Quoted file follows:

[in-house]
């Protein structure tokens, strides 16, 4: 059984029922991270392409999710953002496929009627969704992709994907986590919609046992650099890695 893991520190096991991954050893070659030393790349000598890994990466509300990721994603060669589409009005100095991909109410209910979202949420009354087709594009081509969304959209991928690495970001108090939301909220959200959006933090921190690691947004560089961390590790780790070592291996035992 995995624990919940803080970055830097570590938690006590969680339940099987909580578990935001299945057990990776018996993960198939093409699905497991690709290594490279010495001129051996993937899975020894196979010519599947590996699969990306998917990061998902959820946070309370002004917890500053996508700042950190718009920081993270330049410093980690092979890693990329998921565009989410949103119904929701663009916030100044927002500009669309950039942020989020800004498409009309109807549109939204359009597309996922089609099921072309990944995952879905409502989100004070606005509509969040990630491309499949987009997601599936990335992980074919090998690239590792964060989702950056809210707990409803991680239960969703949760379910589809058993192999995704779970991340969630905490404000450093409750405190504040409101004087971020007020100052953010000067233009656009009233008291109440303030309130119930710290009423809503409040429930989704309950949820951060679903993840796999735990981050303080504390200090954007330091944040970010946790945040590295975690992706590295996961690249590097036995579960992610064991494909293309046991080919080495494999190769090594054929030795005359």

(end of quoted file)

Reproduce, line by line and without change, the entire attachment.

[in-house]
């Protein structure tokens, strides 16, 4: 059984029922991270392409999710953002496929009627969704992709994907986590919609046992650099890695 893991520190096991991954050893070659030393790349000598890994990466509300990721994603060669589409009005100095991909109410209910979202949420009354087709594009081509969304959209991928690495970001108090939301909220959200959006933090921190690691947004560089961390590790780790070592291996035992 995995624990919940803080970055830097570590938690006590969680339940099987909580578990935001299945057990990776018996993960198939093409699905497991690709290594490279010495001129051996993937899975020894196979010519599947590996699969990306998917990061998902959820946070309370002004917890500053996508700042950190718009920081993270330049410093980690092979890693990329998921565009989410949103119904929701663009916030100044927002500009669309950039942020989020800004498409009309109807549109939204359009597309996922089609099921072309990944995952879905409502989100004070606005509509969040990630491309499949987009997601599936990335992980074919090998690239590792964060989702950056809210707990409803991680239960969703949760379910589809058993192999995704779970991340969630905490404000450093409750405190504040409101004087971020007020100052953010000067233009656009009233008291109440303030309130119930710290009423809503409040429930989704309950949820951060679903993840796999735990981050303080504390200090954007330091944040970010946790945040590295975690992706590295996961690249590097036995579960992610064991494909293309046991080919080495494999190769090594054929030795005359």